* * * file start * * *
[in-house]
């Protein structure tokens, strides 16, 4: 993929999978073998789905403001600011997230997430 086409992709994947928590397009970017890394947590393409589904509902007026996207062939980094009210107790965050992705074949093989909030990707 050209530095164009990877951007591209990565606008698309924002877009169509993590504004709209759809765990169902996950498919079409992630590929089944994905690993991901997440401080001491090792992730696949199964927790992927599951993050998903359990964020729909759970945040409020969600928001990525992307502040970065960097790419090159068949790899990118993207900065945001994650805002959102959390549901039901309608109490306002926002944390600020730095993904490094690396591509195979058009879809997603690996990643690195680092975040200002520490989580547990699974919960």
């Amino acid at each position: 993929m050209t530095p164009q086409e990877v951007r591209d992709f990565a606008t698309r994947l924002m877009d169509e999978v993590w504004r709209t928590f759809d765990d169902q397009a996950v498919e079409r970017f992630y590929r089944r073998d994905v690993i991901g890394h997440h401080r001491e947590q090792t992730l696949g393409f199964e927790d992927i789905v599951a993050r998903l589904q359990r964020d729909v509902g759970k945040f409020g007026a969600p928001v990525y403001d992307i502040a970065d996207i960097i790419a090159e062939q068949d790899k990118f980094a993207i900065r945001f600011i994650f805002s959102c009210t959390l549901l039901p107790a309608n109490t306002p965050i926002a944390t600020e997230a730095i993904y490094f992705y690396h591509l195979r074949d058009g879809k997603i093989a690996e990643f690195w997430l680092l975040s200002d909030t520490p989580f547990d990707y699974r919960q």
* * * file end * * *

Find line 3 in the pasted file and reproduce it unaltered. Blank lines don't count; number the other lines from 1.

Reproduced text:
């Amino acid at each position: 993929m050209t530095p164009q086409e990877v951007r591209d992709f990565a606008t698309r994947l924002m877009d169509e999978v993590w504004r709209t928590f759809d765990d169902q397009a996950v498919e079409r970017f992630y590929r089944r073998d994905v690993i991901g890394h997440h401080r001491e947590q090792t992730l696949g393409f199964e927790d992927i789905v599951a993050r998903l589904q359990r964020d729909v509902g759970k945040f409020g007026a969600p928001v990525y403001d992307i502040a970065d996207i960097i790419a090159e062939q068949d790899k990118f980094a993207i900065r945001f600011i994650f805002s959102c009210t959390l549901l039901p107790a309608n109490t306002p965050i926002a944390t600020e997230a730095i993904y490094f992705y690396h591509l195979r074949d058009g879809k997603i093989a690996e990643f690195w997430l680092l975040s200002d909030t520490p989580f547990d990707y699974r919960q």